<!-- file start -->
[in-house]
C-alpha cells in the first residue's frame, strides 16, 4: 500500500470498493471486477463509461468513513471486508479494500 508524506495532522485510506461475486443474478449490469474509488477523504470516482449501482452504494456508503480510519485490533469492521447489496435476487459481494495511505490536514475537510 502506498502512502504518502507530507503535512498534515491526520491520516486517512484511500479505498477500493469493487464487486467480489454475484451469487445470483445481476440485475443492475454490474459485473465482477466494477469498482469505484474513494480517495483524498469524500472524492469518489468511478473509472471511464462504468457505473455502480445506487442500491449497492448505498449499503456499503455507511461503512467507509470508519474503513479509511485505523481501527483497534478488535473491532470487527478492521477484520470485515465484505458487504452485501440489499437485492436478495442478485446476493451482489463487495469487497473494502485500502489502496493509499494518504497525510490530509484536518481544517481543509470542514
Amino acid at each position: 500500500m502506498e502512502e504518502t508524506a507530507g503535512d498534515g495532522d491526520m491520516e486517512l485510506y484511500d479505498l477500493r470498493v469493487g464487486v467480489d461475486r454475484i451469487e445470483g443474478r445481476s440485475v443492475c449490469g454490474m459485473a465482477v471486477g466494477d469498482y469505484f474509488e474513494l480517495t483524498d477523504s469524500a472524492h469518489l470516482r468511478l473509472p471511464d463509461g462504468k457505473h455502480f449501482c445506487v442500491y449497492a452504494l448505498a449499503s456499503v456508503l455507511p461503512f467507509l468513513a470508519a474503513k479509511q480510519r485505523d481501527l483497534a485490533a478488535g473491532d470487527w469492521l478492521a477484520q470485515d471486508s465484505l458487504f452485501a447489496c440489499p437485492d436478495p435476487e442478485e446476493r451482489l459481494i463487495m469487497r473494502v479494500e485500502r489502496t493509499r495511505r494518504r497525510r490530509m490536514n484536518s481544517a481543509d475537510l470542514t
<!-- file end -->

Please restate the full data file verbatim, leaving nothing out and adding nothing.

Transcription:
[in-house]
C-alpha cells in the first residue's frame, strides 16, 4: 500500500470498493471486477463509461468513513471486508479494500 508524506495532522485510506461475486443474478449490469474509488477523504470516482449501482452504494456508503480510519485490533469492521447489496435476487459481494495511505490536514475537510 502506498502512502504518502507530507503535512498534515491526520491520516486517512484511500479505498477500493469493487464487486467480489454475484451469487445470483445481476440485475443492475454490474459485473465482477466494477469498482469505484474513494480517495483524498469524500472524492469518489468511478473509472471511464462504468457505473455502480445506487442500491449497492448505498449499503456499503455507511461503512467507509470508519474503513479509511485505523481501527483497534478488535473491532470487527478492521477484520470485515465484505458487504452485501440489499437485492436478495442478485446476493451482489463487495469487497473494502485500502489502496493509499494518504497525510490530509484536518481544517481543509470542514
Amino acid at each position: 500500500m502506498e502512502e504518502t508524506a507530507g503535512d498534515g495532522d491526520m491520516e486517512l485510506y484511500d479505498l477500493r470498493v469493487g464487486v467480489d461475486r454475484i451469487e445470483g443474478r445481476s440485475v443492475c449490469g454490474m459485473a465482477v471486477g466494477d469498482y469505484f474509488e474513494l480517495t483524498d477523504s469524500a472524492h469518489l470516482r468511478l473509472p471511464d463509461g462504468k457505473h455502480f449501482c445506487v442500491y449497492a452504494l448505498a449499503s456499503v456508503l455507511p461503512f467507509l468513513a470508519a474503513k479509511q480510519r485505523d481501527l483497534a485490533a478488535g473491532d470487527w469492521l478492521a477484520q470485515d471486508s465484505l458487504f452485501a447489496c440489499p437485492d436478495p435476487e442478485e446476493r451482489l459481494i463487495m469487497r473494502v479494500e485500502r489502496t493509499r495511505r494518504r497525510r490530509m490536514n484536518s481544517a481543509d475537510l470542514t